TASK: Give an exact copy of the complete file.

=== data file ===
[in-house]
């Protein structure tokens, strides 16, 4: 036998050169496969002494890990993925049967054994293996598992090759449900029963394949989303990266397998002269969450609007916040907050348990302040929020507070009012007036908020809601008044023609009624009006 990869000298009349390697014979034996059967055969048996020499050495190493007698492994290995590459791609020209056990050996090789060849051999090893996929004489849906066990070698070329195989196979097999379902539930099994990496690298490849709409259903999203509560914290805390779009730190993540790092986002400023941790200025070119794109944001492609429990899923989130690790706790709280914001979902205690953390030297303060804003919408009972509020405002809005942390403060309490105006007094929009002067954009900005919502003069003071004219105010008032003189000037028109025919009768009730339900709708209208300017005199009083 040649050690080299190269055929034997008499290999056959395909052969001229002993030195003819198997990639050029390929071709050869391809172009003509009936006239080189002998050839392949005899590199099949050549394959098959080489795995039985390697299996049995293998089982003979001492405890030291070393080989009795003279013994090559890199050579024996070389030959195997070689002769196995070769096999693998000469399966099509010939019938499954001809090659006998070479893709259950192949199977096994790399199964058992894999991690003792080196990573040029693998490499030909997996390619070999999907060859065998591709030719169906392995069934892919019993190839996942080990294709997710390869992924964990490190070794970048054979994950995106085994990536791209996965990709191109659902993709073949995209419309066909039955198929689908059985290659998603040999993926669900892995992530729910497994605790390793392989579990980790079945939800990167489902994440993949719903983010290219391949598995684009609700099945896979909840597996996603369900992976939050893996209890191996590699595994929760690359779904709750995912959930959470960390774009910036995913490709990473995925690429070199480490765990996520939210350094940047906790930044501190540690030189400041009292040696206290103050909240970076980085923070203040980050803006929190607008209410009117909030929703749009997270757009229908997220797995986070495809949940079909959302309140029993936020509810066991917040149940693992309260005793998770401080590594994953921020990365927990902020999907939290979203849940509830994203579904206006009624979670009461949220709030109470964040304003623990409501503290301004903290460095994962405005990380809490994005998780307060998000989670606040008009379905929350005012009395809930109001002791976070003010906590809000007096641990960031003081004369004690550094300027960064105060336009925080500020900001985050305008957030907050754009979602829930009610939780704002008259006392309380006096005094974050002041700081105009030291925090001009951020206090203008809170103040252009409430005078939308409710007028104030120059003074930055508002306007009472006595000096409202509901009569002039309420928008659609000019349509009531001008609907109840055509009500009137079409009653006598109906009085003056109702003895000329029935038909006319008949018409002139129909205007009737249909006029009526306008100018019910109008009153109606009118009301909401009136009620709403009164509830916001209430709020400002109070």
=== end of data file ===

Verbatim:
[in-house]
């Protein structure tokens, strides 16, 4: 036998050169496969002494890990993925049967054994293996598992090759449900029963394949989303990266397998002269969450609007916040907050348990302040929020507070009012007036908020809601008044023609009624009006 990869000298009349390697014979034996059967055969048996020499050495190493007698492994290995590459791609020209056990050996090789060849051999090893996929004489849906066990070698070329195989196979097999379902539930099994990496690298490849709409259903999203509560914290805390779009730190993540790092986002400023941790200025070119794109944001492609429990899923989130690790706790709280914001979902205690953390030297303060804003919408009972509020405002809005942390403060309490105006007094929009002067954009900005919502003069003071004219105010008032003189000037028109025919009768009730339900709708209208300017005199009083 040649050690080299190269055929034997008499290999056959395909052969001229002993030195003819198997990639050029390929071709050869391809172009003509009936006239080189002998050839392949005899590199099949050549394959098959080489795995039985390697299996049995293998089982003979001492405890030291070393080989009795003279013994090559890199050579024996070389030959195997070689002769196995070769096999693998000469399966099509010939019938499954001809090659006998070479893709259950192949199977096994790399199964058992894999991690003792080196990573040029693998490499030909997996390619070999999907060859065998591709030719169906392995069934892919019993190839996942080990294709997710390869992924964990490190070794970048054979994950995106085994990536791209996965990709191109659902993709073949995209419309066909039955198929689908059985290659998603040999993926669900892995992530729910497994605790390793392989579990980790079945939800990167489902994440993949719903983010290219391949598995684009609700099945896979909840597996996603369900992976939050893996209890191996590699595994929760690359779904709750995912959930959470960390774009910036995913490709990473995925690429070199480490765990996520939210350094940047906790930044501190540690030189400041009292040696206290103050909240970076980085923070203040980050803006929190607008209410009117909030929703749009997270757009229908997220797995986070495809949940079909959302309140029993936020509810066991917040149940693992309260005793998770401080590594994953921020990365927990902020999907939290979203849940509830994203579904206006009624979670009461949220709030109470964040304003623990409501503290301004903290460095994962405005990380809490994005998780307060998000989670606040008009379905929350005012009395809930109001002791976070003010906590809000007096641990960031003081004369004690550094300027960064105060336009925080500020900001985050305008957030907050754009979602829930009610939780704002008259006392309380006096005094974050002041700081105009030291925090001009951020206090203008809170103040252009409430005078939308409710007028104030120059003074930055508002306007009472006595000096409202509901009569002039309420928008659609000019349509009531001008609907109840055509009500009137079409009653006598109906009085003056109702003895000329029935038909006319008949018409002139129909205007009737249909006029009526306008100018019910109008009153109606009118009301909401009136009620709403009164509830916001209430709020400002109070």